News, Views, and Reviews
With my single player review, I made the point that the improved quality of the PC version of Crysis 3 elevated it above other shooters, including the console versions. I’d like to make a stronger point about the multi-player: the PC version isn’t just prettier than the console version, it’s practically a different game.
Features: Crysis 3 has eight modes and twelve maps. That’s a little higher than most EA-published games, yet still falls behind the amounts of maps and variations found in the Call of Duty or Halo games. The eight modes are: Deathmatch, and Team-Deathmatch, Assault, Capture the Relay, Crash Site, Extraction, Hunter, and Spears. The Crash Site and Hunter modes gained the most attention, as they were available in the multi-player demo a few weeks before the game was released.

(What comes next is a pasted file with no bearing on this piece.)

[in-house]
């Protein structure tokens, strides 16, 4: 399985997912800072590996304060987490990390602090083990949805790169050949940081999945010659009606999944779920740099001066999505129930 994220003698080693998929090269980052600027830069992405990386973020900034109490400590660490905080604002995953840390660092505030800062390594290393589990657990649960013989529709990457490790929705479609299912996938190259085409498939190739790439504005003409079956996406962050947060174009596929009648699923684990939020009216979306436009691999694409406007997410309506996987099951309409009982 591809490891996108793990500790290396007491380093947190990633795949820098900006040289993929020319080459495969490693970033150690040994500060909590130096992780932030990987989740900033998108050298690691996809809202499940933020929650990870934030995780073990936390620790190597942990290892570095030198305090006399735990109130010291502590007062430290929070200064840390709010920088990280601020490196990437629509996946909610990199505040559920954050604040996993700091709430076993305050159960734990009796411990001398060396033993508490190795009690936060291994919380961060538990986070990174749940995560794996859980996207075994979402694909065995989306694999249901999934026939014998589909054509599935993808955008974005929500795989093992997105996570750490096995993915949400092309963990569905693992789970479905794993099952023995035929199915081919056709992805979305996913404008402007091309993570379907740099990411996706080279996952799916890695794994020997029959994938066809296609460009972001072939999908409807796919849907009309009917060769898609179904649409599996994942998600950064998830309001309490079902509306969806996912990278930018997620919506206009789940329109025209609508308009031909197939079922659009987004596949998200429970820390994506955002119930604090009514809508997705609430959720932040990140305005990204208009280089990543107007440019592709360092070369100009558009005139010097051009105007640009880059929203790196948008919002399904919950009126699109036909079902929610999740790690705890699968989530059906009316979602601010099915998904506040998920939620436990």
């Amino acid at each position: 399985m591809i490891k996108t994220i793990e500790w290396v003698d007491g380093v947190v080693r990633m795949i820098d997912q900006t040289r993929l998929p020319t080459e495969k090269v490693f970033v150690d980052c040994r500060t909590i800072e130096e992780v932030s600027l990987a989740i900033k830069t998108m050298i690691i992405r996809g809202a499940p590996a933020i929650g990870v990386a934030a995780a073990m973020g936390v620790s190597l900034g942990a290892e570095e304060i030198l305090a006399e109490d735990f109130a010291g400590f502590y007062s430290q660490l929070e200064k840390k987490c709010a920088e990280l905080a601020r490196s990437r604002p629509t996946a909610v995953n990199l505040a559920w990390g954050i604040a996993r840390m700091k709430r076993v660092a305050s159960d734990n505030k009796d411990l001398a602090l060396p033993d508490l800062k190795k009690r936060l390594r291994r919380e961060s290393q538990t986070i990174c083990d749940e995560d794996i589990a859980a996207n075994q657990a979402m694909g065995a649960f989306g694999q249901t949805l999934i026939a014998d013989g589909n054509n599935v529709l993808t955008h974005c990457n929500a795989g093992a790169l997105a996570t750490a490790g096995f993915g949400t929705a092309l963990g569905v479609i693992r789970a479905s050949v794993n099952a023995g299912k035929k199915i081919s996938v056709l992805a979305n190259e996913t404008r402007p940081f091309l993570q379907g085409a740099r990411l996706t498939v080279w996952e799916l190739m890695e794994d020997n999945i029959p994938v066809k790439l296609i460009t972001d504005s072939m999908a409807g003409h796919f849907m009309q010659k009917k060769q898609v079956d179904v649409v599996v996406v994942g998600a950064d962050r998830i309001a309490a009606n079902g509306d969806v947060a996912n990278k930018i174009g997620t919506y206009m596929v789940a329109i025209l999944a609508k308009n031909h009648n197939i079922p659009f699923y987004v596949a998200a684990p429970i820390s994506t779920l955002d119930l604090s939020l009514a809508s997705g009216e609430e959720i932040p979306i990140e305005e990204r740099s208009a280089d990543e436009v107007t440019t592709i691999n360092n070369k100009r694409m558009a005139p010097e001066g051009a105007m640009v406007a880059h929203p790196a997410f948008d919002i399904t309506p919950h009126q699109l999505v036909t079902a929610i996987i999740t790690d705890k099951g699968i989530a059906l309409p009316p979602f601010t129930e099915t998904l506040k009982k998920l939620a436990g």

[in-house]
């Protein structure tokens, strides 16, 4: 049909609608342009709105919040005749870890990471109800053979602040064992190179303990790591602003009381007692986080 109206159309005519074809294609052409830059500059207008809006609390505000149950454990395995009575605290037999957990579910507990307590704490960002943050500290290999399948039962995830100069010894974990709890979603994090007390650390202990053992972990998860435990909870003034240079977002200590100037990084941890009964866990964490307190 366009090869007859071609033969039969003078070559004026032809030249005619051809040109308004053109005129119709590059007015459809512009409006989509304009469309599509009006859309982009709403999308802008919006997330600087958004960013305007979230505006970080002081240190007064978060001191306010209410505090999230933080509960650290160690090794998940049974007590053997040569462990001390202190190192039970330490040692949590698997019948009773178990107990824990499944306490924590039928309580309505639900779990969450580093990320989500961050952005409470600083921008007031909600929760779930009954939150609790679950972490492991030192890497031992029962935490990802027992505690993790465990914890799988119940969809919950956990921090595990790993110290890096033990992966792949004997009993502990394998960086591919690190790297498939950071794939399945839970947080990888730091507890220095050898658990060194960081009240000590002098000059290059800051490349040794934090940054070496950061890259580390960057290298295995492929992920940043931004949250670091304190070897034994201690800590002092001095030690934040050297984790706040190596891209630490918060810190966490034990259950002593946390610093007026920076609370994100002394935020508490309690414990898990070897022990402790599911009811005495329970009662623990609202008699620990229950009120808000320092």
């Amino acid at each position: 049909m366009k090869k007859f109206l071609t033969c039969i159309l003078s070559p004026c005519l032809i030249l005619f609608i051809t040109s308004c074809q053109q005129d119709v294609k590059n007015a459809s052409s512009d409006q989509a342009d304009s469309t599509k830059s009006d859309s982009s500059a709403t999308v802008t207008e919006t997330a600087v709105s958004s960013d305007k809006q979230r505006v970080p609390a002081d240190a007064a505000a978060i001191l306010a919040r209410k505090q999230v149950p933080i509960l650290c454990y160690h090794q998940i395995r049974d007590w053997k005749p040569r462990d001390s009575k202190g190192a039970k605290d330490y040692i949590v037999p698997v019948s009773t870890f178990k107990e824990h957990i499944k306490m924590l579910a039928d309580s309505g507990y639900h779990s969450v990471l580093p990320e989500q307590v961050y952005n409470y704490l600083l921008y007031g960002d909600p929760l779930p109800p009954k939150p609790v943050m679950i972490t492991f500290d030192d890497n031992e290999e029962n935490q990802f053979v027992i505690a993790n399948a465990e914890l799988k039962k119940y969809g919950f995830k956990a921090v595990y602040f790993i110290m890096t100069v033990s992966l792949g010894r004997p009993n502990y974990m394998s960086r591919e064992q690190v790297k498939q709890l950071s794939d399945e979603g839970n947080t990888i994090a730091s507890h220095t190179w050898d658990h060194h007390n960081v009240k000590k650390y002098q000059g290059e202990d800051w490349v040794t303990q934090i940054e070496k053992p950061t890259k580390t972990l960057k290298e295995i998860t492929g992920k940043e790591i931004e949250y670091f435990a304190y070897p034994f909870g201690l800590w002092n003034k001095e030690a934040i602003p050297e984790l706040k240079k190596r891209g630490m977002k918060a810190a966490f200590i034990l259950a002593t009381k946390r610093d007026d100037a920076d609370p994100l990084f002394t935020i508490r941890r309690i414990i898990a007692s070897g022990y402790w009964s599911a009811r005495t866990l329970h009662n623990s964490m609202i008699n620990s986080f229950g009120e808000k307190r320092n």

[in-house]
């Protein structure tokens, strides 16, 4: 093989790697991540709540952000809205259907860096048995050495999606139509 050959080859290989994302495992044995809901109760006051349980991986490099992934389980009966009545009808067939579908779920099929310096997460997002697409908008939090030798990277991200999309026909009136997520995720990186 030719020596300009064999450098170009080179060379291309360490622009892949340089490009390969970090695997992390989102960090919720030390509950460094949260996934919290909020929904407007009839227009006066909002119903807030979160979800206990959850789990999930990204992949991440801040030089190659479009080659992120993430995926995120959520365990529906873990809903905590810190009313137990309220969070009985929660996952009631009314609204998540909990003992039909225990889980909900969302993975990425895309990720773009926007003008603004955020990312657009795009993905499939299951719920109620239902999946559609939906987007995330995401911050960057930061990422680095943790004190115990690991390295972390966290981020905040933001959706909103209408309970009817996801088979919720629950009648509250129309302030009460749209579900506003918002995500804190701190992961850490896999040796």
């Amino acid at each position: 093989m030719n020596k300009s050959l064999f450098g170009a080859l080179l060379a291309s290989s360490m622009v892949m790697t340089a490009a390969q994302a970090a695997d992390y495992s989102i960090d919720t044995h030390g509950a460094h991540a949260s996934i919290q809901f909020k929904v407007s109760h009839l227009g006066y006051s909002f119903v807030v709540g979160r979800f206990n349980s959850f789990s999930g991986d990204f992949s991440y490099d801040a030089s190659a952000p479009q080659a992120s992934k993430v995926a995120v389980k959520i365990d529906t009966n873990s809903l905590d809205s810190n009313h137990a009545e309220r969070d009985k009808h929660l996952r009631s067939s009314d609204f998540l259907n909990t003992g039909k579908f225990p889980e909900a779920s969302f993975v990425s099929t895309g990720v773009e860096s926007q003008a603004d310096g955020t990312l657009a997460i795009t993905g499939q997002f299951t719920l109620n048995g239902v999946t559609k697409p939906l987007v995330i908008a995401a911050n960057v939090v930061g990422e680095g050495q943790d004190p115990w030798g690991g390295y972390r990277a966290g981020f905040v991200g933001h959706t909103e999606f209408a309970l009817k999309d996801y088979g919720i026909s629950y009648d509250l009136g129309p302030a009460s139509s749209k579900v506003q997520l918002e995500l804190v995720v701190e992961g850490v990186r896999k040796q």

“Assault” is a team “offense versus defense” game with no respawns. The Assault team, offense, has to download information from key points on the map while the defense team tries to stop them. After each round, the teams switch position.
“Capture the Relay” is just what it sounds like, Capture the Flag, but the “one flag” variation where the “offense” team has to sneak into the enemy base and capture the relay and return it to their base. After each round, the teams switch position.
“Crash Site” is basically “crazy king-of-the-hill” where an alien pod crashes to the ground and each team gets points if they stand near it. Eventually, that pod blows up and another pod will crash at a different, random location.
“Deathmatch” is the only free-for-all mode in Crysis 3.
“Extraction” again faces an “offense” team versus a “defense” team, like Assault, but with respawns. The offense team tries to extract as many devices as possible from key locations on the map in 5 minutes. Then the teams switch, and the other team tries to get more point.